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God Save McQueen!

Kam Williams
God Save McQueen!
Rodney McQueen

Chiwetel Ejrofor (3rd from right) as Solomon Northrup in “12 Years as a Slave.”

Artist and filmmaker Steven Rodney McQueen was born in London on Oct. 9, 1969. His critically acclaimed directorial debut, “Hunger,” won the Camera d’Or at the 2008 Cannes Film Festival. He followed that up with the incendiary offering “Shame,” a well-received, thought-provoking drama about addiction and secrecy in the modern world.

In 1996, McQueen was the recipient of an ICA Futures Award. A couple of years later, he won a DAAD artist’s scholarship to Berlin. Besides exhibiting at the ICA and at the Kunsthalle in Zürich, he also won the coveted Turner Prize. He has exhibited at the Art Institute of Chicago, the Musee d’Art Moderne de la Ville de Paris, Documenta, and at the 53rd Venice Biennale as a representative of Great Britain.  

His artwork can be found in museum collections around the world, such as the Tate, the Museum of Modern Art, and the Centre Pompidou. In 2003, he was appointed Official War Artist for the Iraq War by the Imperial War Museum and he subsequently produced the poignant and controversial project “Queen and Country,” commemorating the deaths of British soldiers who perished in the conflict by presenting their portraits as a sheet of stamps.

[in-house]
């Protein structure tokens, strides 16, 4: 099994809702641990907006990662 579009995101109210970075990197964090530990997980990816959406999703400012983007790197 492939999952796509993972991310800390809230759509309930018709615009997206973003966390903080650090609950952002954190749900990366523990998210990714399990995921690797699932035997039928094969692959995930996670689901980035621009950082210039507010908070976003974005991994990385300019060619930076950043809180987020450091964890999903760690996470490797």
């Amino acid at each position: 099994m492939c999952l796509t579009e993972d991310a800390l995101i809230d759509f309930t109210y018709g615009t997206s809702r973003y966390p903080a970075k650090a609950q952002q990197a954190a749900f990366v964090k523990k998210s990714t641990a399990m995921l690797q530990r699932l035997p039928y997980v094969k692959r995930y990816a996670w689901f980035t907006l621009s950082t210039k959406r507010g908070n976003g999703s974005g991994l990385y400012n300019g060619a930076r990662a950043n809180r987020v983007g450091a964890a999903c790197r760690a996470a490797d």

Steve and his wife, cultural critic Bianca Stigter, live and work in Amsterdam, which is where they are raising their son, Dexter, and daughter, Alex. Here, he talks about his latest film, “12 Years a Slave,” which recently won the People’s Choice Awards for Best Film and Best Director at the Toronto Film Festival.

All three of your feature films — this new one, and “Hunger” and “Shame” as well — are so different from each other and yet quite remarkable and memorable, each in their own way. 

Thank you. Well, I do my best. I’m just happy that people are responding to the films as positively as they are. To be honest with you, it’s one of those things where we’re just happy to get them made. When you get to make something, you always hope people will go and see it. And we’re very, very pleased by the response to “12 Years a Slave.” It’s kind of humbling and remarkable.

Your work reminds me of Ang Lee’s in terms of its quality and versatility, in the way that his movies are each phenomenal yet so very different from each other.

Wow! That’s a huge compliment. What can I say? He’s a master. Ang Lee is a person I really admire and look up to. I love so many of his films, especially “Ride with the Devil,” “Sense and Sensibility,” and “The Ice Storm.”

What does it mean to you to be in charge of adapting Solomon Northup’s memoir? How do you explain that his autobiography was buried for around 100 years, as opposed to those of some of his contemporaries, such as Frederick Douglass?

I feel tremendously honored but I also feel a tremendous responsibility because, through this film, we can bring Solomon Northrup’s memory to the surface. His story was buried for so long. When the book first came out in 1853, it was a phenomenal best-seller for its time and sold 27,000 copies in 18 months.

But what happened was “Uncle Tom’s Cabin” was published the following year, and that was it for “12 Years a Slave.” It fell into obscurity. Academics knew about the memoir but it otherwise became lost. To me, it was always like the American equivalent of “The Diary of Anne Frank.” That’s why it became my passion to get this film made.